Tuesday, December 2, 2008

Refactoring Lua with Metalua: source generation

In a previous post, I've begun to write a system to keep the AST / source code of a program in sync together; as a result, we were able to associate a source skeleton (string with holes in it for children nodes) to any given AST node, provided that this node was generated from sources. To make this useful, we must be able to generate source code from modified and/or generated AST parts; this post will describe how to do so. Be warned, there's nothing really fancy about it, it's pretty much brute force, systematic code walking. The resulting code is available in the Metalua repository, there:
src/samples/synth.mlua
First, I won't bother to use the walk library that comes with Metalua. This lib is a support for the visitor pattern, which is useful if you want to leave alone most of the AST nodes, or if you want to do pretty much the same thing on each node. In short, it saves its users from writing the tree traversal code for each kind of node, but this won't save much work if you have to do something different for each kind of node anyway. So everything will be embedded in a synth class: this class will:
  • keep a generated source code accumulator;
  • keep track of the current indentation level;
  • Support some basic code creation methods: adding strings (:acc()), properly indented newlines (:nl()), handling indentation level (:nlindent() and :nldedent()),
  • and actually walk the AST nodes (:node() and :list()).
I won't go into a painstaking description of each of these methods, and the source file above is extensively commented anyway. The only noteworthy point is the way :node() works: its job is to properly generate source from an AST node, and it does so by delegating to a method specialized for the given node's tag. That's one of those cases where Lua's "Everything is a table" paradygm is useful: an AST whose tag is "Foo" is going to be rendered by a method synth:Foo(ast, ...). There's no need to establish an explicit tag->method association, the method's name is the association. So :node() dispatches nodes to those specialized methods, which perform series of calls to :acc(), :nl(), :nlindent(), :nldedent()), :node() and :list(). Now Lua supports some syntax sugar, and there are some patterns which should be recognized and printed in a nicer way:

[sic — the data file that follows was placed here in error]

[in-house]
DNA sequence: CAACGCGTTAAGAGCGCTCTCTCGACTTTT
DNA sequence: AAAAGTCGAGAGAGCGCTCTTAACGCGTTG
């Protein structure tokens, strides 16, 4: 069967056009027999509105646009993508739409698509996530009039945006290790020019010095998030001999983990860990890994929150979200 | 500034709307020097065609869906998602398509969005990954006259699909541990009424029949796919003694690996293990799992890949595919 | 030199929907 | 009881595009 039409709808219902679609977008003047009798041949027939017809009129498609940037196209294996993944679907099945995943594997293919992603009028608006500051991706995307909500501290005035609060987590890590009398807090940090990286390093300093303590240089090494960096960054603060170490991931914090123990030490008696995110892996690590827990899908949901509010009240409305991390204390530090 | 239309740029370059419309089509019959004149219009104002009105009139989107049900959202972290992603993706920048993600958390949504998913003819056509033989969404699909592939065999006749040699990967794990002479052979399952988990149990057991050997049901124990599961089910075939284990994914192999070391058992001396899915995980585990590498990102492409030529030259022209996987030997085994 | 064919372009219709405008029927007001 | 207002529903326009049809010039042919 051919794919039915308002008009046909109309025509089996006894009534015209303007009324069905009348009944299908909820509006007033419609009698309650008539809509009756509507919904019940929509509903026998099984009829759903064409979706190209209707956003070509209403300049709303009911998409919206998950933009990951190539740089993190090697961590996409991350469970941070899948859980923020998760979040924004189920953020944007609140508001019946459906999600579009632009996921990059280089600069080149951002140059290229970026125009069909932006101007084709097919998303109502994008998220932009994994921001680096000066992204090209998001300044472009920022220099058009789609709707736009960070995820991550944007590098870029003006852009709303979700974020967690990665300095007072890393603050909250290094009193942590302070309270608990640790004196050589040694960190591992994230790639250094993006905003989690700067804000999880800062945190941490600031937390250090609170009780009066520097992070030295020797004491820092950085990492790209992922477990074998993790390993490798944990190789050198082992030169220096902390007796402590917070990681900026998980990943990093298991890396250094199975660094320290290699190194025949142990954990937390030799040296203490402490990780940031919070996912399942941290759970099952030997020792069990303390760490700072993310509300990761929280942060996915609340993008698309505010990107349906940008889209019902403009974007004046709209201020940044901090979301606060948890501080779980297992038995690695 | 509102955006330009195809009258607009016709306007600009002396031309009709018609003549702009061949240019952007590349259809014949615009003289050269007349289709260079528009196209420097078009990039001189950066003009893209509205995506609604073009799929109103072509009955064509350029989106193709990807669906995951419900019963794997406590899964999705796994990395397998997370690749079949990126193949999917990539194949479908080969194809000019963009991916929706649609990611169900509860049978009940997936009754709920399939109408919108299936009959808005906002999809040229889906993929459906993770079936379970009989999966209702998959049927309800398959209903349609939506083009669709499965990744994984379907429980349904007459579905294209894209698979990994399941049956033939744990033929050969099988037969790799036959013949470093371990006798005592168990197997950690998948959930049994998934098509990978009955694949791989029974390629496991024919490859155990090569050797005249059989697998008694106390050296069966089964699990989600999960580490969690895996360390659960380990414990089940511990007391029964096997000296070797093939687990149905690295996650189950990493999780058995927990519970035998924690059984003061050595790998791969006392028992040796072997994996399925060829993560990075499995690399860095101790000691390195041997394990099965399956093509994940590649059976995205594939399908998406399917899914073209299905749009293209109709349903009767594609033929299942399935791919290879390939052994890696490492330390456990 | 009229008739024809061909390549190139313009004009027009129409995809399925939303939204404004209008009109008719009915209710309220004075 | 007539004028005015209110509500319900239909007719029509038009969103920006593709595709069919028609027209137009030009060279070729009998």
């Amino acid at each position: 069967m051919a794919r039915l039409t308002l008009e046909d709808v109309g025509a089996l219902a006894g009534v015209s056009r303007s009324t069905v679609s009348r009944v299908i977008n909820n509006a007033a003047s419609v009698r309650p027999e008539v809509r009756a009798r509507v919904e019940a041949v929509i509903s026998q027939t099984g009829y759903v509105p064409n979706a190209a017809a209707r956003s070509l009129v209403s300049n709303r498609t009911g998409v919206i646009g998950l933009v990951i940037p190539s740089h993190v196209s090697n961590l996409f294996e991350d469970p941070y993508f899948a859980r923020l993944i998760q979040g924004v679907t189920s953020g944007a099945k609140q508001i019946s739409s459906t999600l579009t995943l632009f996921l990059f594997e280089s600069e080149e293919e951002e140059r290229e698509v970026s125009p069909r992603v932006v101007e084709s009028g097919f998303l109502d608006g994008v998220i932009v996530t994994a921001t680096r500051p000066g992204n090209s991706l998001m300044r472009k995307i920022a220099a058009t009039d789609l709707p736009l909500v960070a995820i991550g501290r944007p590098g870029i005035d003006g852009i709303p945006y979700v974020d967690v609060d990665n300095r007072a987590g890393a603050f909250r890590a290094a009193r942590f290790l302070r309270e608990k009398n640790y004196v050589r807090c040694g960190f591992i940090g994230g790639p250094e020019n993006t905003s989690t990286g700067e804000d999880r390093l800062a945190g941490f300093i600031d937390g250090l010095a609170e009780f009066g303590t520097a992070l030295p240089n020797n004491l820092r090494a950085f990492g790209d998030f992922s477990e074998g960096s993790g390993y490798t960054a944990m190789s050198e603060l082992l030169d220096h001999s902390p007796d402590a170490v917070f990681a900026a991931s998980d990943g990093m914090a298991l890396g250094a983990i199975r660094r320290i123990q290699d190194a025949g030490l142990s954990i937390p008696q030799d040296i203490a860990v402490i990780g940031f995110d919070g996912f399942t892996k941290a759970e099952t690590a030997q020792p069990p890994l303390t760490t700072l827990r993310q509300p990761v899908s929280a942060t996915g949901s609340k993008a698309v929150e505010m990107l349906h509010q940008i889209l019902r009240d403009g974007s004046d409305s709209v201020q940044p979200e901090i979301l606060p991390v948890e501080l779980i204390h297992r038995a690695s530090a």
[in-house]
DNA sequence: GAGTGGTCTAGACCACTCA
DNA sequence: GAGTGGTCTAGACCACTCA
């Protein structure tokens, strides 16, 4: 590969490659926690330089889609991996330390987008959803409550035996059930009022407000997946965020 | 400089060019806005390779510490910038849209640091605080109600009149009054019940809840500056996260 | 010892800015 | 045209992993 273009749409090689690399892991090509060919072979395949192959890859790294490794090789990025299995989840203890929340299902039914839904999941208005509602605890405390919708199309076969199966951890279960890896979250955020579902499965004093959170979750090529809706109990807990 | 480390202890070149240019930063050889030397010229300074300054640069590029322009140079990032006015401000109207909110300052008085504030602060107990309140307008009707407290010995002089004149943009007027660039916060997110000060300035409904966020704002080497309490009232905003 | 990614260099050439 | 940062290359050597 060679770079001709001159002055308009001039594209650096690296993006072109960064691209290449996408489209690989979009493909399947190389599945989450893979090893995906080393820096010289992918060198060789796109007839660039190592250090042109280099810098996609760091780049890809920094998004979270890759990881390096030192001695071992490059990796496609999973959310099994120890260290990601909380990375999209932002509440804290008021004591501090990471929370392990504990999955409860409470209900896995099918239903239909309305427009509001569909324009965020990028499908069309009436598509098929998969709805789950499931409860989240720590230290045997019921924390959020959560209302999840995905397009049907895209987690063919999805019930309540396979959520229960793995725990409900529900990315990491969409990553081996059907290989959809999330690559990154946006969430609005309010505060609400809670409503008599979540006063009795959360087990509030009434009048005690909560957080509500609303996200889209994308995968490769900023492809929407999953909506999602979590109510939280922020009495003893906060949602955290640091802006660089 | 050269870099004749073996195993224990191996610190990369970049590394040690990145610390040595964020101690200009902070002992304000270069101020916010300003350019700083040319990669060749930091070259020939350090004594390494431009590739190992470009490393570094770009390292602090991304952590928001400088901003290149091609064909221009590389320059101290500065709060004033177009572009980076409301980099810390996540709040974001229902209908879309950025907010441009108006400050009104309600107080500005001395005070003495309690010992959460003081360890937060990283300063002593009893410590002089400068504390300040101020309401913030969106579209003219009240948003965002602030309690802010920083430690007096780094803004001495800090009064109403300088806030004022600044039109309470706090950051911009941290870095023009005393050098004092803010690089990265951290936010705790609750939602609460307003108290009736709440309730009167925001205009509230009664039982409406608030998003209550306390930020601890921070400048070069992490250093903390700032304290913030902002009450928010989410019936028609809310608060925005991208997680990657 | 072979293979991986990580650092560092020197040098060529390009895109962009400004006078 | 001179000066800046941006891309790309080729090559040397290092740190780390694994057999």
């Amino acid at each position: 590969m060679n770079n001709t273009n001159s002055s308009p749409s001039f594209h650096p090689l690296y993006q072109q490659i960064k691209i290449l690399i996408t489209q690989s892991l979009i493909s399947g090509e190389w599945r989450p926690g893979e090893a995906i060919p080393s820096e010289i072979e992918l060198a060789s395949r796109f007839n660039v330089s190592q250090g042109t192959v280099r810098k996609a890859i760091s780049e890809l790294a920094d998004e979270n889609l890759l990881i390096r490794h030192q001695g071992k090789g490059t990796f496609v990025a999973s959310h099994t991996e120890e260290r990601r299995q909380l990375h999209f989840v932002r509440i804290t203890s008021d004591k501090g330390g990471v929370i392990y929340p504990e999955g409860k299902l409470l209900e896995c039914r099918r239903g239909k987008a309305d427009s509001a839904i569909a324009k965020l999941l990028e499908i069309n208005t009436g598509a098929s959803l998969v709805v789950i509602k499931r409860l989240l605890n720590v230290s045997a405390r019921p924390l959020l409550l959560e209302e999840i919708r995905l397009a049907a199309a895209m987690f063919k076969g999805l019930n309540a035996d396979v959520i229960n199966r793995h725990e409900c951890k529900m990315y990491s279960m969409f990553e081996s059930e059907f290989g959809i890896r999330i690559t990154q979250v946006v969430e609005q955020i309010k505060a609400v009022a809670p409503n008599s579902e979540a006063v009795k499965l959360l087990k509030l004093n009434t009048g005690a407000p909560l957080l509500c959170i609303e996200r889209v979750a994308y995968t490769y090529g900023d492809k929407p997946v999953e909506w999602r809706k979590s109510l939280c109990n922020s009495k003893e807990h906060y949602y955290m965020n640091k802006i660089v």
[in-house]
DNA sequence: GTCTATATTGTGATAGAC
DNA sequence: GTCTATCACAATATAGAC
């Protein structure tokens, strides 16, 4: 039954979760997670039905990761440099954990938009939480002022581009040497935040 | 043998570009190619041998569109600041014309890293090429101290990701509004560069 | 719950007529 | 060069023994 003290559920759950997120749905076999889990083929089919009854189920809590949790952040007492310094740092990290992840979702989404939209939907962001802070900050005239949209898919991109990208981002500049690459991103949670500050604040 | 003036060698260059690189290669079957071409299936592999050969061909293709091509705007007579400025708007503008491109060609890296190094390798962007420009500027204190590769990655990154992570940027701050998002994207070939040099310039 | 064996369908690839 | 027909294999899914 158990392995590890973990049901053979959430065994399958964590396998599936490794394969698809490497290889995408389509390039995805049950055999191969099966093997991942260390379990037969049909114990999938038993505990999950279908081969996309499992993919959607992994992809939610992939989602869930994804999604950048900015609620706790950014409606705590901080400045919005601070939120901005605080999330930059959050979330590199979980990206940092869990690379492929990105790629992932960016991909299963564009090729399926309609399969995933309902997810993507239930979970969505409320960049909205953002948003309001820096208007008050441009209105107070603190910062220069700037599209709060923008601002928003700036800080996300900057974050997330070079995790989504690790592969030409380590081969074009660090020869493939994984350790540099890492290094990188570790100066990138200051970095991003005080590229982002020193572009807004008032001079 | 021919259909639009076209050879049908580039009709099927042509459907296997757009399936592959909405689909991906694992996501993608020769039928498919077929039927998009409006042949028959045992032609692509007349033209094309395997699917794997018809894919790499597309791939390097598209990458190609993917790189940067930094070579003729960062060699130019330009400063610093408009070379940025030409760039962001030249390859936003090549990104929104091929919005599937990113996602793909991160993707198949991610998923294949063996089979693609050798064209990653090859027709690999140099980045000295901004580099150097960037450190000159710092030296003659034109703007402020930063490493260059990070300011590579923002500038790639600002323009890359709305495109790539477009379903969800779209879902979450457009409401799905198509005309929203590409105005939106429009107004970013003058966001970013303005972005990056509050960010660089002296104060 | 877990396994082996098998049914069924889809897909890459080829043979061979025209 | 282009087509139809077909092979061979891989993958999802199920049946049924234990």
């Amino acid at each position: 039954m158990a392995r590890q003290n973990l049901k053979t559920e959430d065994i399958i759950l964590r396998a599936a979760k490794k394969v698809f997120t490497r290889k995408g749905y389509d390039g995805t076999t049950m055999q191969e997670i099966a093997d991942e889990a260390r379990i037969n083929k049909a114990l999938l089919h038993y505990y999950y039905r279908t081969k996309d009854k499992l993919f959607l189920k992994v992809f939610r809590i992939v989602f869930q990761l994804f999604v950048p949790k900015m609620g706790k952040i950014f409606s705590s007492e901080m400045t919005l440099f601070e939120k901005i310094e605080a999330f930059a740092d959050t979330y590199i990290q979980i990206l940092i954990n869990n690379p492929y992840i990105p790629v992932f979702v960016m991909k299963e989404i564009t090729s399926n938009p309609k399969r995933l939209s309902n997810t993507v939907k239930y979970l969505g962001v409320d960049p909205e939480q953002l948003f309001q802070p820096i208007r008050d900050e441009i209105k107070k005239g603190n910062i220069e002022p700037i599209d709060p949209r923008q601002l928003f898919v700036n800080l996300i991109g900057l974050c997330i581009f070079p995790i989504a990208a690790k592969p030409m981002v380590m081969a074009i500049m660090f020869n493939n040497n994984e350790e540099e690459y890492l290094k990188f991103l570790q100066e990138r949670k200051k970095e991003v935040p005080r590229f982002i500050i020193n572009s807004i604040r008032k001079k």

• "foo['bar']" should be printed "foo.bar" when bar is a valid identifier name;
  • "x.y.z = function() ... end" should be printed "function x.y.z() ... end";
  • "x.y.z.methodname = function (self, ...) end" should be printed "function x.y.z:methodname (...) end";
  • "{ ['foo'] = bar }" should be printed "{ foo = bar }" if foo is a valid identifier name;
  • "foo('bar')", "foo({bar})", "foo:bar('gnat')" and "foo:bar({gnat})" should be respectively printed "foo 'bar'", "foo{ bar }", "foo:bar 'gnat'" and "foo:bar{ gnat }";
  • Unnecessary parentheses around operators should be avoided.
All of these patterns, plus a couple of trivial ones, are easily detected with structural pattern matching: This is the main reason why synth's code is significantly nicer in Metalua than it would have been in plain Lua. As a result, it's a fairly good example of advanced patterns usage, for a purpose that will be intuitive to all Lua programmer. This example will now have, in a future post, to be mixed with the "weaver" from a previous post. This weaver caused an error when it hadn't enough information to retrieve an AST's code skeleton. Now instead of causing an error, it should ask the synthetizer to produce decent looking source code for such AST parts. We'll see that it still hides a couple of non-trivial issues :) Finally, I'd like to state that this program is useful by itself, as opposed to the previous one: the source it produces is readable, significantly more so than big chunks of ASTs, and as such it is a nice way to debug code generated by hairy macros; I've written it 3 days ago and I'm already dependent on it! It will certainly be added, under a form or another, to the compiler's optional outputs.

8 comments:

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